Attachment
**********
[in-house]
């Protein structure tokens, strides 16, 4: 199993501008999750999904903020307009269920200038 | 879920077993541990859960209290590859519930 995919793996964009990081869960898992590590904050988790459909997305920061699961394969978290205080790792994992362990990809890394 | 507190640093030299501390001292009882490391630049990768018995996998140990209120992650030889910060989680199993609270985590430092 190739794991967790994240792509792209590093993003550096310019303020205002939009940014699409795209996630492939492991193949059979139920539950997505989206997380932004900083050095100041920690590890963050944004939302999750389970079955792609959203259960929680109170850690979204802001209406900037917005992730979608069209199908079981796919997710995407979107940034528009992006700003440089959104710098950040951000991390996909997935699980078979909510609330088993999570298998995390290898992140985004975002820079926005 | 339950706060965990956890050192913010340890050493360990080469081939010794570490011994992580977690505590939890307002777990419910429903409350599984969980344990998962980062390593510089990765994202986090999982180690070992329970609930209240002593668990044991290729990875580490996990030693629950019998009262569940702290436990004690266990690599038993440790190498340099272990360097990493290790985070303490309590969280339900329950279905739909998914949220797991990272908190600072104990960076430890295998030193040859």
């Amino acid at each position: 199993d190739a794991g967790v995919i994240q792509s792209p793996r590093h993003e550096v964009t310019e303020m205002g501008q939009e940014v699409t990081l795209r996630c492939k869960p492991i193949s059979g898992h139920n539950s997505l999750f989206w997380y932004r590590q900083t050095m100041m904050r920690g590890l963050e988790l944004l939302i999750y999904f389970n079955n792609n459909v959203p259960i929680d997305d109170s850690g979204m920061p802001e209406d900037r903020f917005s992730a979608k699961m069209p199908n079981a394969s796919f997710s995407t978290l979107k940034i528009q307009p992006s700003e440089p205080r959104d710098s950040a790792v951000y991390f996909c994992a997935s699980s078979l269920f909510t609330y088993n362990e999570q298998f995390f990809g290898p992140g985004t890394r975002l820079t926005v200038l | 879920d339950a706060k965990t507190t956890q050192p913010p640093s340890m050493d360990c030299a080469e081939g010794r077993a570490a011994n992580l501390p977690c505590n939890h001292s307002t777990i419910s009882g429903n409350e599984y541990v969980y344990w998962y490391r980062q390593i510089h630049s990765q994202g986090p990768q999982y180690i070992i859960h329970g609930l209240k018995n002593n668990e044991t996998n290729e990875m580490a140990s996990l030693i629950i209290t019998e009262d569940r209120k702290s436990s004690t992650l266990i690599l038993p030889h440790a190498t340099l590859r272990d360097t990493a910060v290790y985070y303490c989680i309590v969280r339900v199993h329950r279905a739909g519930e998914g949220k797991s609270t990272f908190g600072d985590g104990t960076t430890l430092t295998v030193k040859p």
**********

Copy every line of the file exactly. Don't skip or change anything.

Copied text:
[in-house]
């Protein structure tokens, strides 16, 4: 199993501008999750999904903020307009269920200038 | 879920077993541990859960209290590859519930 995919793996964009990081869960898992590590904050988790459909997305920061699961394969978290205080790792994992362990990809890394 | 507190640093030299501390001292009882490391630049990768018995996998140990209120992650030889910060989680199993609270985590430092 190739794991967790994240792509792209590093993003550096310019303020205002939009940014699409795209996630492939492991193949059979139920539950997505989206997380932004900083050095100041920690590890963050944004939302999750389970079955792609959203259960929680109170850690979204802001209406900037917005992730979608069209199908079981796919997710995407979107940034528009992006700003440089959104710098950040951000991390996909997935699980078979909510609330088993999570298998995390290898992140985004975002820079926005 | 339950706060965990956890050192913010340890050493360990080469081939010794570490011994992580977690505590939890307002777990419910429903409350599984969980344990998962980062390593510089990765994202986090999982180690070992329970609930209240002593668990044991290729990875580490996990030693629950019998009262569940702290436990004690266990690599038993440790190498340099272990360097990493290790985070303490309590969280339900329950279905739909998914949220797991990272908190600072104990960076430890295998030193040859």
């Amino acid at each position: 199993d190739a794991g967790v995919i994240q792509s792209p793996r590093h993003e550096v964009t310019e303020m205002g501008q939009e940014v699409t990081l795209r996630c492939k869960p492991i193949s059979g898992h139920n539950s997505l999750f989206w997380y932004r590590q900083t050095m100041m904050r920690g590890l963050e988790l944004l939302i999750y999904f389970n079955n792609n459909v959203p259960i929680d997305d109170s850690g979204m920061p802001e209406d900037r903020f917005s992730a979608k699961m069209p199908n079981a394969s796919f997710s995407t978290l979107k940034i528009q307009p992006s700003e440089p205080r959104d710098s950040a790792v951000y991390f996909c994992a997935s699980s078979l269920f909510t609330y088993n362990e999570q298998f995390f990809g290898p992140g985004t890394r975002l820079t926005v200038l | 879920d339950a706060k965990t507190t956890q050192p913010p640093s340890m050493d360990c030299a080469e081939g010794r077993a570490a011994n992580l501390p977690c505590n939890h001292s307002t777990i419910s009882g429903n409350e599984y541990v969980y344990w998962y490391r980062q390593i510089h630049s990765q994202g986090p990768q999982y180690i070992i859960h329970g609930l209240k018995n002593n668990e044991t996998n290729e990875m580490a140990s996990l030693i629950i209290t019998e009262d569940r209120k702290s436990s004690t992650l266990i690599l038993p030889h440790a190498t340099l590859r272990d360097t990493a910060v290790y985070y303490c989680i309590v969280r339900v199993h329950r279905a739909g519930e998914g949220k797991s609270t990272f908190g600072d985590g104990t960076t430890l430092t295998v030193k040859p």